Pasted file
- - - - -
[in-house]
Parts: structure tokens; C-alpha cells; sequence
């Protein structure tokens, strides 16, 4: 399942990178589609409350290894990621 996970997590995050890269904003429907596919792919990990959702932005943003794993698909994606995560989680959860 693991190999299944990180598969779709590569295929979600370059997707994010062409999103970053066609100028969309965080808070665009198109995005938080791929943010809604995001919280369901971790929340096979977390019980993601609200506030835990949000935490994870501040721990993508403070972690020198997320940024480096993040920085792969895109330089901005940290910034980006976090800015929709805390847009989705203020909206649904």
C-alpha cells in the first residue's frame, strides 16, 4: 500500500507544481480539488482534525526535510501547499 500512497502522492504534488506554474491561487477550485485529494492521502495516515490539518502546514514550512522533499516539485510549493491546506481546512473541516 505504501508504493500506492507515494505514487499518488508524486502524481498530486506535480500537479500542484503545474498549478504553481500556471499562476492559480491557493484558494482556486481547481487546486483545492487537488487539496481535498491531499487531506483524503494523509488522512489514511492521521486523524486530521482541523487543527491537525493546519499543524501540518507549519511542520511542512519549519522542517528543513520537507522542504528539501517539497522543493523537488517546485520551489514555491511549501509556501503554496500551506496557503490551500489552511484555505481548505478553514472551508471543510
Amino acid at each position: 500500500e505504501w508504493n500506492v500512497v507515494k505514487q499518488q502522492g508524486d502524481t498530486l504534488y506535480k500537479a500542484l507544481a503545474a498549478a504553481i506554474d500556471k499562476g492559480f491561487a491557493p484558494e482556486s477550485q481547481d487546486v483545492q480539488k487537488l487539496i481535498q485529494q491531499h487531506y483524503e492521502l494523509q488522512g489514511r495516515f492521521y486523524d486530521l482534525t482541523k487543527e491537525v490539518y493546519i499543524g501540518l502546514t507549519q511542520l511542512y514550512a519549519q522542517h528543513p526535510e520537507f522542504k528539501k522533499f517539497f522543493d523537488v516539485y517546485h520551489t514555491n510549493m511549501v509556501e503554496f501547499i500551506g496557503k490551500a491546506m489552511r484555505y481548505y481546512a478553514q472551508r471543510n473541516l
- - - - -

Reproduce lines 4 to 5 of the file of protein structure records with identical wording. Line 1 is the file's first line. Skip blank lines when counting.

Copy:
C-alpha cells in the first residue's frame, strides 16, 4: 500500500507544481480539488482534525526535510501547499 500512497502522492504534488506554474491561487477550485485529494492521502495516515490539518502546514514550512522533499516539485510549493491546506481546512473541516 505504501508504493500506492507515494505514487499518488508524486502524481498530486506535480500537479500542484503545474498549478504553481500556471499562476492559480491557493484558494482556486481547481487546486483545492487537488487539496481535498491531499487531506483524503494523509488522512489514511492521521486523524486530521482541523487543527491537525493546519499543524501540518507549519511542520511542512519549519522542517528543513520537507522542504528539501517539497522543493523537488517546485520551489514555491511549501509556501503554496500551506496557503490551500489552511484555505481548505478553514472551508471543510
Amino acid at each position: 500500500e505504501w508504493n500506492v500512497v507515494k505514487q499518488q502522492g508524486d502524481t498530486l504534488y506535480k500537479a500542484l507544481a503545474a498549478a504553481i506554474d500556471k499562476g492559480f491561487a491557493p484558494e482556486s477550485q481547481d487546486v483545492q480539488k487537488l487539496i481535498q485529494q491531499h487531506y483524503e492521502l494523509q488522512g489514511r495516515f492521521y486523524d486530521l482534525t482541523k487543527e491537525v490539518y493546519i499543524g501540518l502546514t507549519q511542520l511542512y514550512a519549519q522542517h528543513p526535510e520537507f522542504k528539501k522533499f517539497f522543493d523537488v516539485y517546485h520551489t514555491n510549493m511549501v509556501e503554496f501547499i500551506g496557503k490551500a491546506m489552511r484555505y481548505y481546512a478553514q472551508r471543510n473541516l